Von Trier’s repeated use of the prelude from Wagner’s Tristan und Isolde aptly underscores the sisters’ torment and the planet’s doom (though the more I think about it, the more I’m inclined to agree with Alex Ross’s affront at von Trier’s relentless dwelling on the opening of the prelude that “turns [it] into a kind of cloying signature tune . . . [robbing] the music of its capacity to surprise and seduce the listener.” But then I, too, am guilty of relentlessly playing and replaying moments from the prelude, yet the music continues to seduce and astonish, so I’m also inclined to be forgiving).
As the collision of Earth with the planet Melancholia approaches, Justine reveals a double terrible truthour essential and our cosmic aloneness:

The earth is evil. We don’t need to grieve for it . . . Nobody will miss it . . .
There may be life somewhere else.
No, there isn’t.
How do you know?
Because I know things . . . I know we’re alone . . . And when I say we’re alone . . . We’re alone.
I read Justine’s initial torment as agony over the fact of individuation and her gradual silence, calmness and dispassionate acceptance of the impending doom as relief from selfhood into oblivion.

The portrait of the two sisters is deeply moving and, as someone who normally doesn’t leave his negative energy behind, I am comfortable with the film’s “radical anti-anthropocentrism” (see Steven Shaviro). Von Trier’s vision of the end of the world was for me aesthetically and emotionally satisfying.

But it’s Tsai Ming-liang who most forlornly envisions the terrible truthgiving the lie to our seemingly unfilmable, invisible, internal feelings.

His early films (Rebels of the Neon God 1993 and Vive L’Amour 1994) centre on the inexorable loneliness of young, mesmerising, alienated, urban-dwellers and are fittingly described as “gorgeously glacial” (see Andrew Chan).

In the ironically but optimistically titled Vive L’Amour, three lonely strangers, May Lin, a real estate agent, Ah-jung, a street vendor and Hsiao-kang, a cremation urn salesman, come together accidentally in an unusual love triangle. The film’s moody tone is full of melancholy – the characters are deeply lonely and unhappy. The final scene showing May Lin walking alone through a desolate park and then sitting down at a bench and giving way to a fit of weeping is devastating. It has troubled me since I saw it. Chan is right to describe the final scene as “audacious”, though he dismisses it as a “ten-minute sob-fest that comes off scripted”. I can’t agree. There is in that deeply affecting (actually, six-minute) finale something that reveals the unrelenting truth of our essential aloneness.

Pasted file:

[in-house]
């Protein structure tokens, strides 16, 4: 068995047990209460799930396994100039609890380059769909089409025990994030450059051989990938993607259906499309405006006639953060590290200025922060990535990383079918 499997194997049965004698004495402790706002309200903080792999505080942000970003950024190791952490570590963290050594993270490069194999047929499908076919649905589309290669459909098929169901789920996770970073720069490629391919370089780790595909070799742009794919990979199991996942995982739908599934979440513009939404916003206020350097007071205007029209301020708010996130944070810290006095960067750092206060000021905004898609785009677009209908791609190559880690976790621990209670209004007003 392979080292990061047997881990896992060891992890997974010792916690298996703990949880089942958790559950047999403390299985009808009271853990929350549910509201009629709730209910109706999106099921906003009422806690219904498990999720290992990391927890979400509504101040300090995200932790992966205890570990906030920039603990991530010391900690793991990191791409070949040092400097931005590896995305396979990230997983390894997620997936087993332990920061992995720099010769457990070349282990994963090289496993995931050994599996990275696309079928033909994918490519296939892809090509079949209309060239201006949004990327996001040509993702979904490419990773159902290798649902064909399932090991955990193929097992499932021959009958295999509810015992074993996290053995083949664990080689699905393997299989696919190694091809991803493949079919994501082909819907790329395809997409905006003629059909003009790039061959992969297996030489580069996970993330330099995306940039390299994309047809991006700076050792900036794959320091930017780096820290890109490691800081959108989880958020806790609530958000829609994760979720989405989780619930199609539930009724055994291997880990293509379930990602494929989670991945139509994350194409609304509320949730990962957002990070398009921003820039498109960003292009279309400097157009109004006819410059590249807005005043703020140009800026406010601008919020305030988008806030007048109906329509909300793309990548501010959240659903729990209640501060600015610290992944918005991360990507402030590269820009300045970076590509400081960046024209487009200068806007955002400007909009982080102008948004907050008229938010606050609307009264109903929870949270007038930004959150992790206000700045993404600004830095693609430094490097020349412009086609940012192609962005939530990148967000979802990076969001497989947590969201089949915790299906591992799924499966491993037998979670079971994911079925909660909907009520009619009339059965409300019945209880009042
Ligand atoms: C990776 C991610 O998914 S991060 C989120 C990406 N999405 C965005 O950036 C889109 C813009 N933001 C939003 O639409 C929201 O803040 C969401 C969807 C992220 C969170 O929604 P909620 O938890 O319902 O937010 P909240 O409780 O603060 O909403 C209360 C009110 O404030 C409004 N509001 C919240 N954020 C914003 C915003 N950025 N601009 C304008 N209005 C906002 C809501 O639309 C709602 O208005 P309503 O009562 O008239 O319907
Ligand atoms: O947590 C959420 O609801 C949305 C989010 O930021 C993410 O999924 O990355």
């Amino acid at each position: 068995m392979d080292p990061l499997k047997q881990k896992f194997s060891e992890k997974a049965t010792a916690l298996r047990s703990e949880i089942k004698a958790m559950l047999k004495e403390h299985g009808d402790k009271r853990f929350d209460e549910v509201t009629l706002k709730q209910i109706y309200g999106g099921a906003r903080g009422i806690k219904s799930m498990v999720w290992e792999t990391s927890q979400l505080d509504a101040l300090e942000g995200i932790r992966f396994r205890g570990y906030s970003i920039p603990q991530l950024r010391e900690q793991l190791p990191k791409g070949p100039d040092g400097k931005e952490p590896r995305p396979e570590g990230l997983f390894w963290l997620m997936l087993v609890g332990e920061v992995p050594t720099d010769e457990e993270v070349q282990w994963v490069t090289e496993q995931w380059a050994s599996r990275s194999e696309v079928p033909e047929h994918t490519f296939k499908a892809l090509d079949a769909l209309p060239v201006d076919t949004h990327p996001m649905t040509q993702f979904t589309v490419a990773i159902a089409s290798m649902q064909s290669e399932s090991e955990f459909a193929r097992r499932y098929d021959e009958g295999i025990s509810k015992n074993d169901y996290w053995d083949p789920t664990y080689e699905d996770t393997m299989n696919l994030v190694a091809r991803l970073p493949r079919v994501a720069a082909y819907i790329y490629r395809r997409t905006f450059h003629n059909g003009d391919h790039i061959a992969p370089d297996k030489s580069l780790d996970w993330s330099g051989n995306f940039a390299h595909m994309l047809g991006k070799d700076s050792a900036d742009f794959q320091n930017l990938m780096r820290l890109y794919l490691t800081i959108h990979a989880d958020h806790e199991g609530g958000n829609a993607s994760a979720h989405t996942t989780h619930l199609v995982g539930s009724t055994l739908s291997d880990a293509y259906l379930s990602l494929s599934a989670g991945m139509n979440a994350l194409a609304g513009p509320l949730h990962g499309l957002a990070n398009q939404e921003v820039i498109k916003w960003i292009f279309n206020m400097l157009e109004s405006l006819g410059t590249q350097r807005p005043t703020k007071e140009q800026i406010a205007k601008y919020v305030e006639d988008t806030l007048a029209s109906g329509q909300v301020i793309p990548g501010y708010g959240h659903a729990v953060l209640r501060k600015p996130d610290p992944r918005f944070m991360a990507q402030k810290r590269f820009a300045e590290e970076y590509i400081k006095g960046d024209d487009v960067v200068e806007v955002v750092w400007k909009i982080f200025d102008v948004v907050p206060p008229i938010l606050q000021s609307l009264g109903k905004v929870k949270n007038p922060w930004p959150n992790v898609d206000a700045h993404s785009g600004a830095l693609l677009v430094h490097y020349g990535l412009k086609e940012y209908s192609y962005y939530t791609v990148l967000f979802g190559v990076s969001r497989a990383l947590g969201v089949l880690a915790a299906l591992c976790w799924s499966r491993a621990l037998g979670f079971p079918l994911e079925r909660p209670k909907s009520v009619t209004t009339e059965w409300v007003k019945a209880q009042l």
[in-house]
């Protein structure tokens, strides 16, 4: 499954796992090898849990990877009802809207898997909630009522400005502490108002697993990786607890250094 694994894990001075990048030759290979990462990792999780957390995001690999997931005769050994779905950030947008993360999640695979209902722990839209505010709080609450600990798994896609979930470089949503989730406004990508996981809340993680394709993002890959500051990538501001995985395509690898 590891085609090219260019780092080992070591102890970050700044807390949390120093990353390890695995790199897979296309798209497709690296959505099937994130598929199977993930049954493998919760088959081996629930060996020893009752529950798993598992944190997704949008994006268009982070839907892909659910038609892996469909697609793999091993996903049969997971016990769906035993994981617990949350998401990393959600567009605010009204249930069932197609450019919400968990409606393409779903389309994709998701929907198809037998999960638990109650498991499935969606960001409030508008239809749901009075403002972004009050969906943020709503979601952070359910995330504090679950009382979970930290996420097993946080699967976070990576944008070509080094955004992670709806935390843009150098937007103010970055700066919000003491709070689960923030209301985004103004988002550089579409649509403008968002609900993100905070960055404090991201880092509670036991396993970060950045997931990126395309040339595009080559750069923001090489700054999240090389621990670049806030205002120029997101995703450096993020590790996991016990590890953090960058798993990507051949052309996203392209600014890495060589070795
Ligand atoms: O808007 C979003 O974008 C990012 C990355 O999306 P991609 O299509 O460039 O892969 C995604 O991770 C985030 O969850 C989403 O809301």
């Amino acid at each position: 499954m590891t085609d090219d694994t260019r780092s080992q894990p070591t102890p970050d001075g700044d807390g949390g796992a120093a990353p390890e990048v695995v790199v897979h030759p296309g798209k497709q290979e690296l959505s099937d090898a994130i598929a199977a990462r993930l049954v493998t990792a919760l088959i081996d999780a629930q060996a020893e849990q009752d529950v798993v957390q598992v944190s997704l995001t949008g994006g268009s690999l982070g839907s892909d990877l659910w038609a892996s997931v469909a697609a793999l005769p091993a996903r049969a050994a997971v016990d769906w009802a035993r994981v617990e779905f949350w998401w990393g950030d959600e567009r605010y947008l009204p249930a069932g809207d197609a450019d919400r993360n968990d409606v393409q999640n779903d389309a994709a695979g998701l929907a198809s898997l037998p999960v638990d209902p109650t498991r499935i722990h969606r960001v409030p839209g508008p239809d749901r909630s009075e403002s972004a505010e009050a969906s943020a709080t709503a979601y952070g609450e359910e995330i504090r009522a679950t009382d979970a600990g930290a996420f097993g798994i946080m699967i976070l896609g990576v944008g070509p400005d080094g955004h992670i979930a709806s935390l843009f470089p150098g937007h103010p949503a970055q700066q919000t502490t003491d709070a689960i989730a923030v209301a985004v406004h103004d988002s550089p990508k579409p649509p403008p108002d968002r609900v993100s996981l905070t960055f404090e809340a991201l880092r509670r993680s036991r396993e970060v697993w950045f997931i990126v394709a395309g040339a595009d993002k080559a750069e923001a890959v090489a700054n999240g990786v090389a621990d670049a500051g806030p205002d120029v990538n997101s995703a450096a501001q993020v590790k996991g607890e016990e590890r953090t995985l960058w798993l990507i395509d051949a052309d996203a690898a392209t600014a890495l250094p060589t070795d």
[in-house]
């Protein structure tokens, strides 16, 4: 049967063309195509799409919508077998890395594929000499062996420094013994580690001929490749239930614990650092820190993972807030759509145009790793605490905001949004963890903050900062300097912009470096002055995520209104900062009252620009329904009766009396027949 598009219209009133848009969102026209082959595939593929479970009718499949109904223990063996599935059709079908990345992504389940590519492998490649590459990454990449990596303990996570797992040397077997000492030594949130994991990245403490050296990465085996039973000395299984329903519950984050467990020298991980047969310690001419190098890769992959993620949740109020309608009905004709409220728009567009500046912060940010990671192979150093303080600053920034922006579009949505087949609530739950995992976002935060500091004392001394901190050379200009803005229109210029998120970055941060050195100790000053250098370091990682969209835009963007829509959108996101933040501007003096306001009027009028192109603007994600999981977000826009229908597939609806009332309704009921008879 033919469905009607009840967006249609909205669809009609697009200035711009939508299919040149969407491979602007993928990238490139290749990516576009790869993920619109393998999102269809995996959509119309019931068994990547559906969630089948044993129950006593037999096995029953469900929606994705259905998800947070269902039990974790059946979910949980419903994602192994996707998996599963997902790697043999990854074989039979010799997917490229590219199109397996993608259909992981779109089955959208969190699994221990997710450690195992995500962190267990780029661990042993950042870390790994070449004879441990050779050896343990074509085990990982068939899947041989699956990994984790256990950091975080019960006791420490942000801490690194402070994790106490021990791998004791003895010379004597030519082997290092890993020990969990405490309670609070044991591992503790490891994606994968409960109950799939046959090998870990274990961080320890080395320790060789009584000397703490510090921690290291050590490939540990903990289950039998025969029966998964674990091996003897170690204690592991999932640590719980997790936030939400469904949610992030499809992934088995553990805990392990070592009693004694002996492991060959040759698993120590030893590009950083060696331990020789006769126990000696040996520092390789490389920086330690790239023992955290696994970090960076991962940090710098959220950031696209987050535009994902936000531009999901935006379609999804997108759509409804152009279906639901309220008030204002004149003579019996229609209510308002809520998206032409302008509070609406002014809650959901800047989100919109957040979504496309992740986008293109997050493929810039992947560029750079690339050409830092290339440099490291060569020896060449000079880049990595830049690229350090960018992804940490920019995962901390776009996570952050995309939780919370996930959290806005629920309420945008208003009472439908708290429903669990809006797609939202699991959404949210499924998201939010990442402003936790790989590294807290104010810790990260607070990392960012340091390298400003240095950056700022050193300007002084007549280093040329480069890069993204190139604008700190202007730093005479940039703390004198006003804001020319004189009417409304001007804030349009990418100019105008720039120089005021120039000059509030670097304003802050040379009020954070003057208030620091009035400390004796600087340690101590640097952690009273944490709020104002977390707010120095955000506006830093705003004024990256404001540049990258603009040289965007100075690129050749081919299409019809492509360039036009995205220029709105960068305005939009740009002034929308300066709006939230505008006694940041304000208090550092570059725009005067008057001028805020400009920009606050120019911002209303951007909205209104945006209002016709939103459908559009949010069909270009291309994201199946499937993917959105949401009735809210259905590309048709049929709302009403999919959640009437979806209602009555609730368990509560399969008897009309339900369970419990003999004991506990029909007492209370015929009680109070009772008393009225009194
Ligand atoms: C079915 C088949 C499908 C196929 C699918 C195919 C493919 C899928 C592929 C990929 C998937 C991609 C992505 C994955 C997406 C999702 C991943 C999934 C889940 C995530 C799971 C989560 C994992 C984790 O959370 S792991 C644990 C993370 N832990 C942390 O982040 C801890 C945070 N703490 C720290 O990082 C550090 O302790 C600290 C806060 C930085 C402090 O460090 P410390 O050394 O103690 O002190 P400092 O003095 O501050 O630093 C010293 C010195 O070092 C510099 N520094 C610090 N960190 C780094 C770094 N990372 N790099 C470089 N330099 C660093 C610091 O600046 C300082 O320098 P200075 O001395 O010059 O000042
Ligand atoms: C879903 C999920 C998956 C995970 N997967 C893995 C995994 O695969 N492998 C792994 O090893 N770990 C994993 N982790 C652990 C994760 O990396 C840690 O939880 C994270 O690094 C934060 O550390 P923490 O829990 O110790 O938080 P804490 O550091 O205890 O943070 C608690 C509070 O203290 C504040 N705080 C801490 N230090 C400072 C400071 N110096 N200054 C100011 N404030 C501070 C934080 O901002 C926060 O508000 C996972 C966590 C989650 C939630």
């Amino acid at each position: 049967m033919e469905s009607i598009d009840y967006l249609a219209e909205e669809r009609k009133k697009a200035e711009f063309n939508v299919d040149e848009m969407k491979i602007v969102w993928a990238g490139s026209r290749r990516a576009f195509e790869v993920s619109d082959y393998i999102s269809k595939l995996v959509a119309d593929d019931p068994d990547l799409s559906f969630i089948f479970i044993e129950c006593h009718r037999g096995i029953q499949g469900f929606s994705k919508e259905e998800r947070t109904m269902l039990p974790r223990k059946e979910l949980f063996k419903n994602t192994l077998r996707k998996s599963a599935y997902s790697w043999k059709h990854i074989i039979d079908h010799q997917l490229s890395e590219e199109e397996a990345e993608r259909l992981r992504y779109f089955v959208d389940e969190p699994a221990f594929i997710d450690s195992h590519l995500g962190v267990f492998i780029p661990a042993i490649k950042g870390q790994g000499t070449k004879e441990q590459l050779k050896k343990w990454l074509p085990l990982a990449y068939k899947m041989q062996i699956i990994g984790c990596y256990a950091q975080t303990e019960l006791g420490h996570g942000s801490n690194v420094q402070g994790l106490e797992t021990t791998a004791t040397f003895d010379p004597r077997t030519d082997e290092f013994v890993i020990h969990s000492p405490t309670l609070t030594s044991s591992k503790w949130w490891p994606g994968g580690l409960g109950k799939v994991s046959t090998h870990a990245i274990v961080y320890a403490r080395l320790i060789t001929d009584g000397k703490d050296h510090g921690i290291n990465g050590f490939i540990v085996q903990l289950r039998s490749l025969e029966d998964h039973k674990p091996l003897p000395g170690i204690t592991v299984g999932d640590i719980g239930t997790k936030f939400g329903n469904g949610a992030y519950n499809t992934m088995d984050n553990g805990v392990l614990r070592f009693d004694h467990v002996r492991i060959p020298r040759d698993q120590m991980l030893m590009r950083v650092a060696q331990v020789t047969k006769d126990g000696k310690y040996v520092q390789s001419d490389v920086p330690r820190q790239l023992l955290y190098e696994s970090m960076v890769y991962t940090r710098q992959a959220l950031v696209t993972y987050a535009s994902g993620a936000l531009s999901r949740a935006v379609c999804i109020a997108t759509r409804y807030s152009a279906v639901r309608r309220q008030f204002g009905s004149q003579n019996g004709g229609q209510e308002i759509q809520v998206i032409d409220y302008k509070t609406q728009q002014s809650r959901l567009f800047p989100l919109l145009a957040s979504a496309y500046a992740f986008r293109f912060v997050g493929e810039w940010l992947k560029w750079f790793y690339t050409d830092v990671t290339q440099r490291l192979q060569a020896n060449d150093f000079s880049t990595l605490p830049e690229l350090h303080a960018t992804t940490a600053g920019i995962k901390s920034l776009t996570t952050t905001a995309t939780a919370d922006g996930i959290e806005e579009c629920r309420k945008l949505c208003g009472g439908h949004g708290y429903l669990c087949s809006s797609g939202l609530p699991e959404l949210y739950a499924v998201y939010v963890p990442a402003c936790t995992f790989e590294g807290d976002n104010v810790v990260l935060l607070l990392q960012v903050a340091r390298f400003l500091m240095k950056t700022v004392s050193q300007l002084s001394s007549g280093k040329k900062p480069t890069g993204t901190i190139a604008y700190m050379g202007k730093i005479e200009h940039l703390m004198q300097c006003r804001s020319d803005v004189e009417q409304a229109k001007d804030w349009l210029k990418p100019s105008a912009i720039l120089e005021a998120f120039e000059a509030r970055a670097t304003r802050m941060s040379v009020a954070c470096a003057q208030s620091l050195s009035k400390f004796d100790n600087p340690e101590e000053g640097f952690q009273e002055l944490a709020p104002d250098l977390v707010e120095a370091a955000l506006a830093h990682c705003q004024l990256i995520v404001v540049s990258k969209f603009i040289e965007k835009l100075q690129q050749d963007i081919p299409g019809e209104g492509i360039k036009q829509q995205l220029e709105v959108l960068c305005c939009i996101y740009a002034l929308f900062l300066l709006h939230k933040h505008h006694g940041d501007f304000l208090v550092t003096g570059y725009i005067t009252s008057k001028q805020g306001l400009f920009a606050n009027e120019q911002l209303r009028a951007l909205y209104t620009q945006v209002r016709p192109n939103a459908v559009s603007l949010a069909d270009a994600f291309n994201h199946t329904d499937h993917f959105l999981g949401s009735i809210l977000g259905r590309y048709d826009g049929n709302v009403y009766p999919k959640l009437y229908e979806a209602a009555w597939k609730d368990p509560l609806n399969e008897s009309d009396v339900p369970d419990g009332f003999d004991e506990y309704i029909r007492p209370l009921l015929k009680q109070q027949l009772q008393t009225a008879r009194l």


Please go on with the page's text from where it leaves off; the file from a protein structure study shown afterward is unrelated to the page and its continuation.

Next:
Yang Kuei-Mei as May Lin in the final scene from Vive L'Amour
However, comedy is also a central element in the films of Tsai Ming-liang – in the characters themselves and in the chance encounters between them. Jared Rapfogel contends the comedy “lies in the way [Ming-liang] shows us what his characters cannot seethat though they may feel lonely, in fact they’re not nearly as separate as they think . . . Life is a comedy for Tsai because, from his point of view, people are so far from each other yet so close; they feel trapped in a bottomless solitude, while others crawl by inches away . . . a universe full of unfulfilled, often unconscious connections”.

The possibility this optimistic notion suggeststhat our sense of isolation and despair may not necessarily (have to) be unsharedis something I would like to address in my next blog entry. 

(NB the 1973 Böhm/Jourdan Theatre Antique d'Orange production of Tristan und Isolde remains my preferred production,  however, I have quoted the English libretto from the 1983 Barenboim/Ponnelle Bayreuth production; the translation, in my opinion, is slightly better.)